The cyclotron on Mayo Clinic's campus in Jacksonville, Florida
A Mayo Clinic radiology engineer demonstrates the inner workings of a recently installed cyclotron at Mayo Clinic's Florida campus. A cyclotron allows for injectable radioactive compounds (radiopharmaceuticals) required for PET scanning and nuclear medicine therapies to be made on-site for research and for advanced diagnostic tests.
Mayo Clinic ranks in the top 10 nationally for National Institutes of Health (NIH) funding among radiology departments. Recent annual funding for its research endeavors exceeds $50 million, with 88% of that from external sources, including 56 NIH federal research awards and 39 industry awards.
Collaboration among radiologists, physicists and dedicated research scientists keeps the clinic at the leading edge of developing, testing and improving imaging technology. Their proven innovations are brought into clinical practice to help people as quickly and safely as possible. The clinic's radiology researchers also share their results of more than 900 radiology research publications each year. This helps ensure that their findings may benefit people worldwide.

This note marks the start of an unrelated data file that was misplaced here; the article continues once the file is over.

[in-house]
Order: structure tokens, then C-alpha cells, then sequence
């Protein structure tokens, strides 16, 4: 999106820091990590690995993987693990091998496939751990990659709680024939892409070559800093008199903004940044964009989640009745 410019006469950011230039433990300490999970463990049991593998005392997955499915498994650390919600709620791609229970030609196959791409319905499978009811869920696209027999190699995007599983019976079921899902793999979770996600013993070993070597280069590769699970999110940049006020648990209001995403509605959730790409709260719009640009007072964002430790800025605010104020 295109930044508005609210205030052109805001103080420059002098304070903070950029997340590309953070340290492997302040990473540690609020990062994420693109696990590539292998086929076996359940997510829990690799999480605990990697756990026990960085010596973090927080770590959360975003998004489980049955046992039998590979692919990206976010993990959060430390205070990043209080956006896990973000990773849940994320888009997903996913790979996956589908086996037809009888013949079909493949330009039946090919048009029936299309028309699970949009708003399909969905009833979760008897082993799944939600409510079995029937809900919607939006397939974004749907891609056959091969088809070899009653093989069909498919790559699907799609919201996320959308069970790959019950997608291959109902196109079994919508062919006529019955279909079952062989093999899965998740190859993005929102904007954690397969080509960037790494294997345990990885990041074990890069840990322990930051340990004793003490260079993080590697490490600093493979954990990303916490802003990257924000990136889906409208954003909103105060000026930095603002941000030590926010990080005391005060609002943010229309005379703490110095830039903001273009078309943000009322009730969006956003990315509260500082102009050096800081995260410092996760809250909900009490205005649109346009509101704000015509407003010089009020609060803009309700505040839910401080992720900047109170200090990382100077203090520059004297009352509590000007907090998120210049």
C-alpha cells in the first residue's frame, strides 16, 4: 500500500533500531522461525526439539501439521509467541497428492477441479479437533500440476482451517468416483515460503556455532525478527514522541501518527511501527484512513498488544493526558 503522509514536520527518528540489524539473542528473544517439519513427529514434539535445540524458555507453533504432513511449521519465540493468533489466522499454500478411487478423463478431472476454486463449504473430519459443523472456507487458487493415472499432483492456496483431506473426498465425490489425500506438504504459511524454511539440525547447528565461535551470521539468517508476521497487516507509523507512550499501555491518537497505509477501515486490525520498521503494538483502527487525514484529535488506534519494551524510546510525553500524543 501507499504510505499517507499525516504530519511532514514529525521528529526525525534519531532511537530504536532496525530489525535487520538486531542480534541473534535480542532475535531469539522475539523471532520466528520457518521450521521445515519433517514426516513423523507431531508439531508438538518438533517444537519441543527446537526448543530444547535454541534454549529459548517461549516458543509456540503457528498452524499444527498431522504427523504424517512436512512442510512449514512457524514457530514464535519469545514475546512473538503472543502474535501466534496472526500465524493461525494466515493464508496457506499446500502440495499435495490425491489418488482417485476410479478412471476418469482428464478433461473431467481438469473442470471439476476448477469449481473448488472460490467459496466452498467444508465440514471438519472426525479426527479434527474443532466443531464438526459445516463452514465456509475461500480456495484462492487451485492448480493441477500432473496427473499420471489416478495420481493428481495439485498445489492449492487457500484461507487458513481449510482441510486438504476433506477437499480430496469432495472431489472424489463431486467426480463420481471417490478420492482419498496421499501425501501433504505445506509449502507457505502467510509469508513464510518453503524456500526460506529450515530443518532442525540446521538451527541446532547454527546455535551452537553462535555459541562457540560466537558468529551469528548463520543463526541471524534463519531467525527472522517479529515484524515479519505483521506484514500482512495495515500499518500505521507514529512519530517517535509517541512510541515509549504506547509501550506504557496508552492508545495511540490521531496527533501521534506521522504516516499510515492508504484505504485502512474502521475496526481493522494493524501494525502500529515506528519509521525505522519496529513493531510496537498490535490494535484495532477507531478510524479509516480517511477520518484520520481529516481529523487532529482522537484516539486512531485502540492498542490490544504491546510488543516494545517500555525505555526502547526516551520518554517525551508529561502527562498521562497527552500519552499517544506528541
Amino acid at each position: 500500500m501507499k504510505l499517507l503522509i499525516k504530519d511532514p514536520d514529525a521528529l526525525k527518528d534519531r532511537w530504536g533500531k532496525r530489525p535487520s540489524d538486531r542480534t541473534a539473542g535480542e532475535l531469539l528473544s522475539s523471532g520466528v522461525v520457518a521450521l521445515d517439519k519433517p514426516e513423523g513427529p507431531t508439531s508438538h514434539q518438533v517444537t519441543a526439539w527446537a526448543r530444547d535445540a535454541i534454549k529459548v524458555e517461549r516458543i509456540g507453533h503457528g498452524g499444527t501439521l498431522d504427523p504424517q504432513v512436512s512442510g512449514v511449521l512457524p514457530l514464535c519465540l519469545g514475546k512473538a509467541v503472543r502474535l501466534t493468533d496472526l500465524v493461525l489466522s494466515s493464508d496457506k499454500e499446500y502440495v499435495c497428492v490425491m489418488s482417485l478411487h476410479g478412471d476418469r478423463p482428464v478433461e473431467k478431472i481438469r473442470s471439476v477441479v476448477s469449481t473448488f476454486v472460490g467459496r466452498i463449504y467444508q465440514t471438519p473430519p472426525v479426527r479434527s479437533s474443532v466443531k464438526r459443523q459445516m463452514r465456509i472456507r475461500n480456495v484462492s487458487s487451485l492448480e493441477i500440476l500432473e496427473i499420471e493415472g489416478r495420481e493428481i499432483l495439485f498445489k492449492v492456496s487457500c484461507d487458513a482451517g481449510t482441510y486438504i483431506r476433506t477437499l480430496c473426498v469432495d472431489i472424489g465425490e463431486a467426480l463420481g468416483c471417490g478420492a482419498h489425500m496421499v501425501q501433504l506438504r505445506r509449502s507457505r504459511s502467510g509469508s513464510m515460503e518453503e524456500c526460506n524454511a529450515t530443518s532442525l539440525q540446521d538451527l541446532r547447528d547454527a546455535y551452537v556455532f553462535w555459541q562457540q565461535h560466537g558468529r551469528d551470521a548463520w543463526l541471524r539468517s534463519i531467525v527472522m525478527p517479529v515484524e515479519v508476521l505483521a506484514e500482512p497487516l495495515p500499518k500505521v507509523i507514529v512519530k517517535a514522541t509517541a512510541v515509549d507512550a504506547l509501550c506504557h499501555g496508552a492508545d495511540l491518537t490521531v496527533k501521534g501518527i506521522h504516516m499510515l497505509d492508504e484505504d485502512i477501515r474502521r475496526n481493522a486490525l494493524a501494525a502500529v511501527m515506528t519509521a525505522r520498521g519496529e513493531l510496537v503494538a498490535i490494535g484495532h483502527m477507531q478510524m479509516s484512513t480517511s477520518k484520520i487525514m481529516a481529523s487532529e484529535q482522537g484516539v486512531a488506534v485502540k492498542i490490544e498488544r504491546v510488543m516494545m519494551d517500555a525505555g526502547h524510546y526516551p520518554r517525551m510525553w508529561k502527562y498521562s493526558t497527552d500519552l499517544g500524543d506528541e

Mayo Clinic researchers conduct clinical trials to find new ways to use radiologic technology and procedures. You may have the opportunity to participate in clinical trials that give you the chance to try experimental treatments. Learn more about current radiology clinical trials at Mayo Clinic.